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what are futures in trading

 

When you trade ‘futures’, you enter into a contract to buy or sell your chosen asset on a specific date in the future, at a specific price.

How much the asset changes in price between the agreed date and the execution date doesn’t matter. Once a futures trade is agreed upon and signed, the buyer must complete purchase.

Futures are what’s known as a ‘derivative’, which means that you don’t actually own the asset. You simply speculate on the price movement.

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What are the benefits of trading futures?

Futures allow you to lock in the price of an asset now, so you can protect yourself against future market moves.

An example:

Imagine you choose to open a futures contract selling 50 shares of Company A at $1,000 a share to another trader.

It’s October when you place the trade. You agree to sell in December.

You are now guaranteed to get $50,000 for your shares in December.

Between October and December, the price of Company A’s share falls to be worth $800 per share.

If you now tried to sell your shares on the normal market, you would only get $40,000. (50 x $800.)

However, due to your futures contract, you receive the agreed-upon $50,000.

So, essentially, you’ve made $10,000 in profit over what the shares are actually worth at the current market price.

Of course, had the price risen to be worth $1,200 per share, your 50 shares would have risen to be worth $60,000.

In this case, you would have been forced to sell your shares for $10,000 less than they were worth. This is the potential downside of trading futures.

You can trade futures on a wide range of different assets, including:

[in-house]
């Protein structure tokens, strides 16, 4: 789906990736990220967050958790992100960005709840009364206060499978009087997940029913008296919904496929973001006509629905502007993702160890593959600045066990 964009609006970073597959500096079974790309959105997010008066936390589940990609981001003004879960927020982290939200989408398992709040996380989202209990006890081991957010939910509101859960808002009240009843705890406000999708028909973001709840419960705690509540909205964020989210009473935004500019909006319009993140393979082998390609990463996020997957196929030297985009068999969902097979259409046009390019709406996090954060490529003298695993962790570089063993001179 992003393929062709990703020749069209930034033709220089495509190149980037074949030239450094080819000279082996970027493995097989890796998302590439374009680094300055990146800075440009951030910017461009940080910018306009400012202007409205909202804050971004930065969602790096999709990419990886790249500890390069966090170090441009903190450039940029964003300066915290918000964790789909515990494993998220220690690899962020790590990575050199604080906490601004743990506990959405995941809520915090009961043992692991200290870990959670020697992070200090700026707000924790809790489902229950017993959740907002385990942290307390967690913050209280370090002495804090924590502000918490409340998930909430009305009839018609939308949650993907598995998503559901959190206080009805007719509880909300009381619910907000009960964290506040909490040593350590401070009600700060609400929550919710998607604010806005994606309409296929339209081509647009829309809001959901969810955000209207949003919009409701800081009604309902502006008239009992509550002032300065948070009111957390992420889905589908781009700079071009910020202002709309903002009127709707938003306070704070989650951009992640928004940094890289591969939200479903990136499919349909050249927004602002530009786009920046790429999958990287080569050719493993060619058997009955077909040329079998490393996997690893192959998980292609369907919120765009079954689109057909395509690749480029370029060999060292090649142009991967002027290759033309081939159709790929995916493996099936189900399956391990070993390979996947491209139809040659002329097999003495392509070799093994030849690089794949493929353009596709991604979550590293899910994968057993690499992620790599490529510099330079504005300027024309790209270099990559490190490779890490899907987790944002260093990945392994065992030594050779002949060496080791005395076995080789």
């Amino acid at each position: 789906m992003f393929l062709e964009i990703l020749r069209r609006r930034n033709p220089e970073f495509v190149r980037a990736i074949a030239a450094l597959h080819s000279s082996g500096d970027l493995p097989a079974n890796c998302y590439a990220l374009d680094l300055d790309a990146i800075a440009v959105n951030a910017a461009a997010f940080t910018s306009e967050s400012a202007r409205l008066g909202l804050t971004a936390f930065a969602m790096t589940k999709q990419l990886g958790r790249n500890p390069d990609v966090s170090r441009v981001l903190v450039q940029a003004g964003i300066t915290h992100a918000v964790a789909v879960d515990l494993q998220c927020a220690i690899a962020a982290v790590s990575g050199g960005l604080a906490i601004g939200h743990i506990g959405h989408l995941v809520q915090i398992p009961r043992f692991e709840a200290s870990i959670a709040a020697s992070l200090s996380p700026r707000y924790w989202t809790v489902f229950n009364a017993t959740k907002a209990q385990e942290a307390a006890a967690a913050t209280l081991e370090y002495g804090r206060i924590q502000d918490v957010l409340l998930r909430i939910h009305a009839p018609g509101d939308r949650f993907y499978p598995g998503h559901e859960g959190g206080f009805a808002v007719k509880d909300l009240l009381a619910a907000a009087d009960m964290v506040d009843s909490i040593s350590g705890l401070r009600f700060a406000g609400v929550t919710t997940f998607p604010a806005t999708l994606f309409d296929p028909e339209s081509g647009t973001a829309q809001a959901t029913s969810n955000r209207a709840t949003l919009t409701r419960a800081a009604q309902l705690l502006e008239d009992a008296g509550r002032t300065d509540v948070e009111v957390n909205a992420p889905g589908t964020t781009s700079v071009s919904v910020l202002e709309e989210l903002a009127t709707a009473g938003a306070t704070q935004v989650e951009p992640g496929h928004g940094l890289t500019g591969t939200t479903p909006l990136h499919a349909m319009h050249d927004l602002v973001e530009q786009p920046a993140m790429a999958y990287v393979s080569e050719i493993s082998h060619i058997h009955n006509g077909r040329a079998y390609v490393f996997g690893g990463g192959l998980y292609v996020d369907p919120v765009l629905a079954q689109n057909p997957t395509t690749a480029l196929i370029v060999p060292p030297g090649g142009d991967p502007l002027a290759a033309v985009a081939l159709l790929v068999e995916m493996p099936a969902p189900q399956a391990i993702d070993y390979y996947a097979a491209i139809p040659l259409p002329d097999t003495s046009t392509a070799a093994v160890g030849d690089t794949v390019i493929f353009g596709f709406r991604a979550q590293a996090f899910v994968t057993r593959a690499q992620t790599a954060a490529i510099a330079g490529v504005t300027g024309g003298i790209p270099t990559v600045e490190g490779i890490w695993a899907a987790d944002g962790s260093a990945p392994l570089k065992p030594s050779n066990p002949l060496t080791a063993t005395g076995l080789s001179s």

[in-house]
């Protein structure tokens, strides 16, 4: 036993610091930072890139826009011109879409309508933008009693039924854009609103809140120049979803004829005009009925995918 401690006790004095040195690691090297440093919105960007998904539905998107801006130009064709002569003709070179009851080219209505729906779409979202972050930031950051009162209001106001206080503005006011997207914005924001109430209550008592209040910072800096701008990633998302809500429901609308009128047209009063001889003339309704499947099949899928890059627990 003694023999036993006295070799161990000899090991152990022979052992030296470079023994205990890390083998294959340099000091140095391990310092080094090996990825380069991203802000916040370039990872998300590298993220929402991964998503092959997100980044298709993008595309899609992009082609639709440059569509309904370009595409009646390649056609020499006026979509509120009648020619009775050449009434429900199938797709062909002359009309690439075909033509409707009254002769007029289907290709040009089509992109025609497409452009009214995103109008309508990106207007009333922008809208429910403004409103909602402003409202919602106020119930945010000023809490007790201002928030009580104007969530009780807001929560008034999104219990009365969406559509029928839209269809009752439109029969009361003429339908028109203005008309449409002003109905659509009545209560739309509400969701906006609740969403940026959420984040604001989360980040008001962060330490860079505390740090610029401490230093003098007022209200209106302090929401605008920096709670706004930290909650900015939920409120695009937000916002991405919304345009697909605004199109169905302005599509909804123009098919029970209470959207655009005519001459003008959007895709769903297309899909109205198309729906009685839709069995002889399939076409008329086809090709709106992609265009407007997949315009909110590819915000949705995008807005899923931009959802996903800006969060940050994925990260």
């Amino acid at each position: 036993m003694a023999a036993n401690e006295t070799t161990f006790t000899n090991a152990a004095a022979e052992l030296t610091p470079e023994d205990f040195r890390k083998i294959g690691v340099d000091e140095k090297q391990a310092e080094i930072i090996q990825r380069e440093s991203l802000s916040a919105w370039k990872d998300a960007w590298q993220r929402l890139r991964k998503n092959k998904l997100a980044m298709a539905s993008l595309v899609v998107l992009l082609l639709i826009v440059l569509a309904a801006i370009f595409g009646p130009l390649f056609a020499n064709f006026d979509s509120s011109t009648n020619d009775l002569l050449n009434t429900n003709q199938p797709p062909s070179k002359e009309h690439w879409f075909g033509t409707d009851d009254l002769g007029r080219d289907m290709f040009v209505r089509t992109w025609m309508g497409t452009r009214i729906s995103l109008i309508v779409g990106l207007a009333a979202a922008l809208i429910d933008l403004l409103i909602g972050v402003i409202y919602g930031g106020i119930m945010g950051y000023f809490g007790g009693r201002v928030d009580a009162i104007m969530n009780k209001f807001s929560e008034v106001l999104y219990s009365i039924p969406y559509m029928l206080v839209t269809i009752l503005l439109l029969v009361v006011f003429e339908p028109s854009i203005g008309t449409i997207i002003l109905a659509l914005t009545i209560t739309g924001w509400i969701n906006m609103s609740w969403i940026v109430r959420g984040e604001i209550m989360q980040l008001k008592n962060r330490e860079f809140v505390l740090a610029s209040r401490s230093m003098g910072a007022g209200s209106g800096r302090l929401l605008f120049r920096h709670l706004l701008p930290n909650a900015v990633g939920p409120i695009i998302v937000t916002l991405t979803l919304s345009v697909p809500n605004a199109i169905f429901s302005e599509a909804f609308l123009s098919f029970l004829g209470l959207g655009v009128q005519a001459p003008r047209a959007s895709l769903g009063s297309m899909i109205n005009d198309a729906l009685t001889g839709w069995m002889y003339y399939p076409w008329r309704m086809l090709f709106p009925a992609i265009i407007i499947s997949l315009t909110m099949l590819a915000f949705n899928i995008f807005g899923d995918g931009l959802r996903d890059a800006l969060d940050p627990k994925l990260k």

And more.

 

Futures as a hedge

 

what are futures in trading

 

Futures can be used to effectively hedge existing positions.

Imagine you take a normal, non-future $10,000 position in gold. If the price of gold falls, you will lose money.

To protect against this, you can open a futures contract where you agree to sell $10,000 worth of gold at the existing price to another trader.

Then, let’s say your non-futures trade falls to be worth $7,000. You have lost $3,000.

However, even though the gold on your futures contract is now worth only $7,000, you will still get $10,000 for it.

So, in practical terms, you end up losing $3,000 on your non-futures trade, but on the futures trade you get paid $3,000 more than the gold is now worth.

In this sense, your futures trade offsets some of your losses from the non-futures trade.

(This is quite a simplified explanation of hedging, which is a complex topic. Be sure to do your research before attempting to place ‘hedge’ trades.)

 

Futures and leverage

 

what are futures in trading

 

Futures commonly use leverage, which allows you to enter larger trades without needing to supply the full capital upfront.

Leverage is too complex a topic to explain in full here. We recommend you take a look at our in-depth guide here to get a more detailed explanation.

What we will say is that leverage is a high-risk trading tool, and using it means you can lose more than your initial capital. Do not enter into trades using leverage unless you fully understand the inherent risks.

As ever, never trade with money you cannot afford to lose.

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